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Bushnell in Sumter County, Florida — The American South (South Atlantic)
Ft. Armstrong
 
Ft. Armstrong Marker Photo, Click for full size
By Mike Stroud, 2011
1. Ft. Armstrong Marker
 
Inscription. During the Second Seminole Indian War (1835-42) a number of military forts were constructed in Florida. These forts served as supply bases and other logistic supports. Near this site was constructed Ft. Armstrong. The fort was constructed in November 1836 by a detatchment of Tennessee Volunteers under the command of Major Robert Armstrong.
Also, near this site General Keith Call, in command of some 2500 troops, including a Florida Cavalry unit, a U.S. Artillery Battalion, a group of Tennessee Volunteers and several hundred Creek Indians, who had enlisted in the U.S. Army, encamped on November 20,1836. The following morning, this command moved out to meet a large group of Seminole Indians at the Battle of Wahoo Swamp. This battle was one of the fiercest battles of the war. The U.S. Forces were unsuccessful in destroying the Seminoles, and , as a result, General Call was relieved of his command.
 
Erected 1982 by Sumter County Historical Society.
 
Location. 28° 39.468′ N, 82° 7.582′ W. Marker is in Bushnell, Florida, in Sumter County. Marker is on County Route 476, on the right when traveling west. Click for map. Located between County Roads 603 and 605. Marker is in this post office area: Bushnell FL 33513, United States of America.
 
Other nearby markers.
 
Ft. Armstrong Marker Photo, Click for full size
By James R. Murray, September 25, 2014
2. Ft. Armstrong Marker
The State has "cleaned up" the marker presentation recently, and added landscaping- There is also a Historical Monument marker ahead sign 1/4 mile in each direction from the marker.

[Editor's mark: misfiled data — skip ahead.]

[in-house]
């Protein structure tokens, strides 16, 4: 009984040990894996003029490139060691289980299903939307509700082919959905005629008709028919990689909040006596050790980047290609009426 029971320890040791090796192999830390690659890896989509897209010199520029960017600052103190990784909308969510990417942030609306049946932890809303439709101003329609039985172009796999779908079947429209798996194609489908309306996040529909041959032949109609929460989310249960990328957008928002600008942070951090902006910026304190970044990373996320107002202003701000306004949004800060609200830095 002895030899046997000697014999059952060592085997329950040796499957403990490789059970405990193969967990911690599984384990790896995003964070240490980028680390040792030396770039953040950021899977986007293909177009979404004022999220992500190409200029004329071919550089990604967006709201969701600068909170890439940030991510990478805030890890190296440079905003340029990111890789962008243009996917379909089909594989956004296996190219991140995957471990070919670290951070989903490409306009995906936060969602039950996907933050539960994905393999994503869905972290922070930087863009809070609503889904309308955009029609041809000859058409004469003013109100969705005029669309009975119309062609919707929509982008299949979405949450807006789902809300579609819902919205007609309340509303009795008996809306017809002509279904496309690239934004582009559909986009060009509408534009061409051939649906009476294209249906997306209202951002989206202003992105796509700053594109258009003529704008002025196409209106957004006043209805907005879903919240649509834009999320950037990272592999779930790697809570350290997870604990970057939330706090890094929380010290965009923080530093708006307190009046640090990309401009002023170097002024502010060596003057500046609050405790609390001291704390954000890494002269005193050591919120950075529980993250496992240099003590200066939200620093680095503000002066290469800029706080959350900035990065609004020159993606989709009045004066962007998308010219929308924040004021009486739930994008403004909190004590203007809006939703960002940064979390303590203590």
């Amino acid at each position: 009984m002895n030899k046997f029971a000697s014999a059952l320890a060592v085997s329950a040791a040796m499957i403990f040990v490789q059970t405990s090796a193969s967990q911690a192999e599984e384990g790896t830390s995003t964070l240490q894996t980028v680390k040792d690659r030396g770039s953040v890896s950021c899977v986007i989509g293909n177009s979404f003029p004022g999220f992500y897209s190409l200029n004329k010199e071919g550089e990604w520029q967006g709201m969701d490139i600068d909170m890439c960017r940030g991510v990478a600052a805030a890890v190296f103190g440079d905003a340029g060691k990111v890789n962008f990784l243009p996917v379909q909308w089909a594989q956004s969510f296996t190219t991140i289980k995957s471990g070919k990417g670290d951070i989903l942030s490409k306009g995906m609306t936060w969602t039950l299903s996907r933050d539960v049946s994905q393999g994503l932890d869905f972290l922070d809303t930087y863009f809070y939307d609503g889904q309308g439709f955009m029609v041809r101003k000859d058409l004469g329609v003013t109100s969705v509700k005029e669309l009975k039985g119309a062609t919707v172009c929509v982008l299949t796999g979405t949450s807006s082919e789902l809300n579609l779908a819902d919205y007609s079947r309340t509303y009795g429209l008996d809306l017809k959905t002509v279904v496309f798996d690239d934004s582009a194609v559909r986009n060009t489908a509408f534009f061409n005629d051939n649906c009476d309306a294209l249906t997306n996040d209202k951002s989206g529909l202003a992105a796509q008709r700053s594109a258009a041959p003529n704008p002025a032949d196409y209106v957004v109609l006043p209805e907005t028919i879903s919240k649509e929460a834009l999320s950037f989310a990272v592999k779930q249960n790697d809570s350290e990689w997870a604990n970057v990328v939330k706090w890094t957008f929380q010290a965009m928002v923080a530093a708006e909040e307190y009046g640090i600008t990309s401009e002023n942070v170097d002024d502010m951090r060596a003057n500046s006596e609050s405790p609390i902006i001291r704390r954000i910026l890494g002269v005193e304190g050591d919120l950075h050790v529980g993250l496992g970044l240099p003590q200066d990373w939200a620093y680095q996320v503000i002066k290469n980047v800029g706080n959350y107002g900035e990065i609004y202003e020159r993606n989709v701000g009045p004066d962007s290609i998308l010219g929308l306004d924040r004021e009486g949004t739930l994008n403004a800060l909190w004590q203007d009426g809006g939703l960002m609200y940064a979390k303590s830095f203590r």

At least 8 other markers are within 15 miles of this marker, measured as the crow flies. On This Spot (approx. half a mile away); The Battle of Wahoo Swamp (approx. 6.1 miles away); Sumterville (approx. 7.1 miles away); Fort King Road (approx. 10.7 miles away); Adamsville (approx. 11.6 miles away); Fort Dade (approx. 12.7 miles away); Trilby Cemetery (approx. 13.9 miles away); Trilby Methodist Church (approx. 14.1 miles away).
 
Also see . . .
1. United States History; Second Seminole War. The largest faction of Seminole, led by their chief Osceola (1804?–1838), refused to go west to Indian Territory (Oklahoma). On December 28, 1835 Osceola murdered Indian agent Wiley Thompson. The same day, Major Francis Dade and his U.S. soldiers were ambushed by 300 Seminole warriors near Fort King (Ocala). These incidents began the Second Seminole War. (Submitted on April 28, 2011, by Mike Stroud of Bluffton, South Carolina.) 

2. The Second Seminole War,Wikipedia entry. also known as the Florida War, was a conflict from 1835 to 1842 in Florida between various groups of Native Americans collectively known as Seminoles and the United States, part of a series of conflicts called the Seminole Wars. The Second Seminole War, often referred to as the Seminole War, was the most expensive Indian War fought by the United States. (Submitted on April 28, 2011, by Mike Stroud of Bluffton, South Carolina.) 
 
Ft. Armstrong Marker Photo, Click for full size
By Mike Stroud, March 20, 2011
3. Ft. Armstrong Marker
 

3. Richard Keith Call, Wikipedia entry. as the third and fifth territorial governor of Florida...During this first term, he led the Florida militia in fighting the Seminole Indians, (Submitted on April 28, 2011, by Mike Stroud of Bluffton, South Carolina.) 
 
General Keith Call, in command of some 2500 troops Photo, Click for full size
Wikipedia
4. General Keith Call, in command of some 2500 troops
 
 
Seminole chief Osceola Photo, Click for full size
By Smithsonian American Art Museum
5. Seminole chief Osceola
 
 
Ft. Armstrong Marker, looking west along County Road 476 Photo, Click for full size
By Mike Stroud, March 20, 2011
6. Ft. Armstrong Marker, looking west along County Road 476
 
 
Ft. Armstrong Marker, seen looking eastward along County Road 476 Photo, Click for full size
By Mike Stroud, March 20, 2011
7. Ft. Armstrong Marker, seen looking eastward along County Road 476
 
Credits. This page originally submitted on April 28, 2011, by Mike Stroud of Bluffton, South Carolina. This page has been viewed 653 times since then. Photos:   1. submitted on April 28, 2011, by Mike Stroud of Bluffton, South Carolina.   2. submitted on September 25, 2014, by James R. Murray of Elkton, Florida.   3, 4, 5, 6, 7. submitted on April 28, 2011, by Mike Stroud of Bluffton, South Carolina.
 
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